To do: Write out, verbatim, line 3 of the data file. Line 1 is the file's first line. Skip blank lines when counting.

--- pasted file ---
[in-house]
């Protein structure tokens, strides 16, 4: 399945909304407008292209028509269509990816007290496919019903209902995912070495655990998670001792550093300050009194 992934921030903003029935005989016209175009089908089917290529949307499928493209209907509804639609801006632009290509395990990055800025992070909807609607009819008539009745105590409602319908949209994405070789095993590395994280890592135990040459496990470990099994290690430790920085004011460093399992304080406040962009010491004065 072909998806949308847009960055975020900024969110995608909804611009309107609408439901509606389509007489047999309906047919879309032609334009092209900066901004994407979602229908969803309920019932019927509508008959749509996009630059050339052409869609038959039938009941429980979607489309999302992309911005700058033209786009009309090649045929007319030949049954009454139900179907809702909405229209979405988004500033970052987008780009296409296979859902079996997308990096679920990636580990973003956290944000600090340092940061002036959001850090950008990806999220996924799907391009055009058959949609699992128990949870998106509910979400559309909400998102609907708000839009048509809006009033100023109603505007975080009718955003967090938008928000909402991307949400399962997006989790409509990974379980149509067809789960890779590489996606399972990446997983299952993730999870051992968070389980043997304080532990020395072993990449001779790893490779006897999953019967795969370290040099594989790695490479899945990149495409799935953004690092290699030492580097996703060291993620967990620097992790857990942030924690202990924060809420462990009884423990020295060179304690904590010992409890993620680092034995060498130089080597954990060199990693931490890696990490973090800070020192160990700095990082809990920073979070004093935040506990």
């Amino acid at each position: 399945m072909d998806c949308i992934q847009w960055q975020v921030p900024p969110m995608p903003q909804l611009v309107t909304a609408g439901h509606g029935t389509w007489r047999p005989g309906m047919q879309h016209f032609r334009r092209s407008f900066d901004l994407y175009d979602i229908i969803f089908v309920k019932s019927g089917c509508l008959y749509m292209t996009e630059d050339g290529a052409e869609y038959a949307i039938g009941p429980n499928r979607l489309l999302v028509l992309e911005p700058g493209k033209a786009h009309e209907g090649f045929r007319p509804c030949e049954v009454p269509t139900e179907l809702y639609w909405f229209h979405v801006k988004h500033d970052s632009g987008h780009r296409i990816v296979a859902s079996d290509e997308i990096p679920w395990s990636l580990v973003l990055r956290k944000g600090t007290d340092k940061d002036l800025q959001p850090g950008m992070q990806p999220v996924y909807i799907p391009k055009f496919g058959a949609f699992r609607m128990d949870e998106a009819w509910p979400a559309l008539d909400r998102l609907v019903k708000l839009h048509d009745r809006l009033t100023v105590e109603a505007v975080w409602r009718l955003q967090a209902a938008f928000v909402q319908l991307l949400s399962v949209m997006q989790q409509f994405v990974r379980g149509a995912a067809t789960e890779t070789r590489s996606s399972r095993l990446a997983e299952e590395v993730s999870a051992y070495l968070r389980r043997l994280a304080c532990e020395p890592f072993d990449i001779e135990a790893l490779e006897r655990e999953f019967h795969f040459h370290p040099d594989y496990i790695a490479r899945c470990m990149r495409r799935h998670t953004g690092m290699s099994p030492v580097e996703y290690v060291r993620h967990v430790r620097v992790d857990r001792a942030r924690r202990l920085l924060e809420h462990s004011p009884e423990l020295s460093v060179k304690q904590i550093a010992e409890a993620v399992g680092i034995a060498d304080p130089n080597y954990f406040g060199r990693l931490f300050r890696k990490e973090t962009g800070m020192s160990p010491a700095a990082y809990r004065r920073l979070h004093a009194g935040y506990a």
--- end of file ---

């Amino acid at each position: 399945m072909d998806c949308i992934q847009w960055q975020v921030p900024p969110m995608p903003q909804l611009v309107t909304a609408g439901h509606g029935t389509w007489r047999p005989g309906m047919q879309h016209f032609r334009r092209s407008f900066d901004l994407y175009d979602i229908i969803f089908v309920k019932s019927g089917c509508l008959y749509m292209t996009e630059d050339g290529a052409e869609y038959a949307i039938g009941p429980n499928r979607l489309l999302v028509l992309e911005p700058g493209k033209a786009h009309e209907g090649f045929r007319p509804c030949e049954v009454p269509t139900e179907l809702y639609w909405f229209h979405v801006k988004h500033d970052s632009g987008h780009r296409i990816v296979a859902s079996d290509e997308i990096p679920w395990s990636l580990v973003l990055r956290k944000g600090t007290d340092k940061d002036l800025q959001p850090g950008m992070q990806p999220v996924y909807i799907p391009k055009f496919g058959a949609f699992r609607m128990d949870e998106a009819w509910p979400a559309l008539d909400r998102l609907v019903k708000l839009h048509d009745r809006l009033t100023v105590e109603a505007v975080w409602r009718l955003q967090a209902a938008f928000v909402q319908l991307l949400s399962v949209m997006q989790q409509f994405v990974r379980g149509a995912a067809t789960e890779t070789r590489s996606s399972r095993l990446a997983e299952e590395v993730s999870a051992y070495l968070r389980r043997l994280a304080c532990e020395p890592f072993d990449i001779e135990a790893l490779e006897r655990e999953f019967h795969f040459h370290p040099d594989y496990i790695a490479r899945c470990m990149r495409r799935h998670t953004g690092m290699s099994p030492v580097e996703y290690v060291r993620h967990v430790r620097v992790d857990r001792a942030r924690r202990l920085l924060e809420h462990s004011p009884e423990l020295s460093v060179k304690q904590i550093a010992e409890a993620v399992g680092i034995a060498d304080p130089n080597y954990f406040g060199r990693l931490f300050r890696k990490e973090t962009g800070m020192s160990p010491a700095a990082y809990r004065r920073l979070h004093a009194g935040y506990a």